Книга Alls Wel that ends Well. Содержание - SCENE 3.

When I am buried. Since Frenchmen are so braid,

Marry that will, I live and die a maid.

Only, in this disguise, I think't no sin

To cozen him that would unjustly win. Exit


The Florentine camp
Enter the two FRENCH LORDS, and two or three SOLDIERS

SECOND LORD. You have not given him his mother's letter?

FIRST LORD. I have deliv'red it an hour since. There is something

in't that stings his nature; for on the reading it he chang'd

almost into another man.

SECOND LORD. He has much worthy blame laid upon him for shaking off

so good a wife and so sweet a lady.

FIRST LORD. Especially he hath incurred the everlasting displeasure

of the King, who had even tun'd his bounty to sing happiness to

him. I will tell you a thing, but you shall let it dwell darkly

with you.

SECOND LORD. When you have spoken it, 'tis dead, and I am the grave

of it.

FIRST LORD. He hath perverted a young gentlewoman here in Florence,

of a most chaste renown; and this night he fleshes his will in

the spoil of her honour. He hath given her his monumental ring,

and thinks himself made in the unchaste composition.

SECOND LORD. Now, God delay our rebellion! As we are ourselves, 

what things are we!

FIRST LORD. Merely our own traitors. And as in the common course of

all treasons we still see them reveal themselves till they attain

to their abhorr'd ends; so he that in this action contrives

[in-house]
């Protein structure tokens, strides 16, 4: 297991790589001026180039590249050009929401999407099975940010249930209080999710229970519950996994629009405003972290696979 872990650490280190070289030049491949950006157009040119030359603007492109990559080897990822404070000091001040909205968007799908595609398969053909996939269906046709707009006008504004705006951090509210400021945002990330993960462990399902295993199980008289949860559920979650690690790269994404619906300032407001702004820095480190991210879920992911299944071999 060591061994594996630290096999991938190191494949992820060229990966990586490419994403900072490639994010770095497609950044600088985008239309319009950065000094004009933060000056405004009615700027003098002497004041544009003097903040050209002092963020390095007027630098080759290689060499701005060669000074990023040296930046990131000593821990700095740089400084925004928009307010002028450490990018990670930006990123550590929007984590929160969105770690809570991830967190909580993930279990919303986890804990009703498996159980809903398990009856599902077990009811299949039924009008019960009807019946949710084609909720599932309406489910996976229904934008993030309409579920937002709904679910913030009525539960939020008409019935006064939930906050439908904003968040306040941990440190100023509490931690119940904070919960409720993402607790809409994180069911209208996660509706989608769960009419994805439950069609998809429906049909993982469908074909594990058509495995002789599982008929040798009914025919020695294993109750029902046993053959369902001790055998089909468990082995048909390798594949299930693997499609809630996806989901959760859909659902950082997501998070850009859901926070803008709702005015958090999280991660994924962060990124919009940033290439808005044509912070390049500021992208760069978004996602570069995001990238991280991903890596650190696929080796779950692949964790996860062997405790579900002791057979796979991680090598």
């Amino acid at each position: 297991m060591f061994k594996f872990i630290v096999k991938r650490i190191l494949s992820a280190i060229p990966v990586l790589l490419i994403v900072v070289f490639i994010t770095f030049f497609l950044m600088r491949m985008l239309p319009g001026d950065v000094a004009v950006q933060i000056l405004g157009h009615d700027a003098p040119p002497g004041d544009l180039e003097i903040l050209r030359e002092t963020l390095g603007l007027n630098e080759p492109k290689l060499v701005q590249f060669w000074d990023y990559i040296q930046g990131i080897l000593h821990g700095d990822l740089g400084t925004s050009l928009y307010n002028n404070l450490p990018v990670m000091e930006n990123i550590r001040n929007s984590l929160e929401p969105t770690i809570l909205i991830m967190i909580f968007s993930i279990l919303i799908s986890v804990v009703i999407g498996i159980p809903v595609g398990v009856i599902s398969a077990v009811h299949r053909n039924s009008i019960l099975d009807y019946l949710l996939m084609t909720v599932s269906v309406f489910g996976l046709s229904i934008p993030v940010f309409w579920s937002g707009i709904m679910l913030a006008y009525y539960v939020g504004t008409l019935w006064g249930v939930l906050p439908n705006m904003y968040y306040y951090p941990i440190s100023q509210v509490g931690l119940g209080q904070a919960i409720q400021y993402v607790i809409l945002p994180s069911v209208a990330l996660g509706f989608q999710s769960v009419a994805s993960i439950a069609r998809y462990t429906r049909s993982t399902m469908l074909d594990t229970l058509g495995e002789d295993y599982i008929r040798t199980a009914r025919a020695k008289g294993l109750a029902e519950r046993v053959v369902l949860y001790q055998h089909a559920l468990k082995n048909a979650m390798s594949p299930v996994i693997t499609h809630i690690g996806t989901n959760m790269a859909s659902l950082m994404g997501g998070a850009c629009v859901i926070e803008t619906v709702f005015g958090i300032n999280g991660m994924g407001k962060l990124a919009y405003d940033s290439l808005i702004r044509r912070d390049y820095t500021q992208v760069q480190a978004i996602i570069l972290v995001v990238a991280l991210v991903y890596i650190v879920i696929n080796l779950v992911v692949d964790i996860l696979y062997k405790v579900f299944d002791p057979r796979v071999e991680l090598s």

against his own nobility, in his proper stream, o'erflows


SECOND LORD. Is it not meant damnable in us to be trumpeters of our

unlawful intents? We shall not then have his company to-night?

FIRST LORD. Not till after midnight; for he is dieted to his hour.

SECOND LORD. That approaches apace. I would gladly have him see his

company anatomiz'd, that he might take a measure of his own

judgments, wherein so curiously he had set this counterfeit.

FIRST LORD. We will not meddle with him till he come; for his

presence must be the whip of the other.

SECOND LORD. In the meantime, what hear you of these wars?

FIRST LORD. I hear there is an overture of peace.

SECOND LORD. Nay, I assure you, a peace concluded.

FIRST LORD. What will Count Rousillon do then? Will he travel

higher, or return again into France?

SECOND LORD. I perceive, by this demand, you are not altogether 

of his counsel.

FIRST LORD. Let it be forbid, sir! So should I be a great deal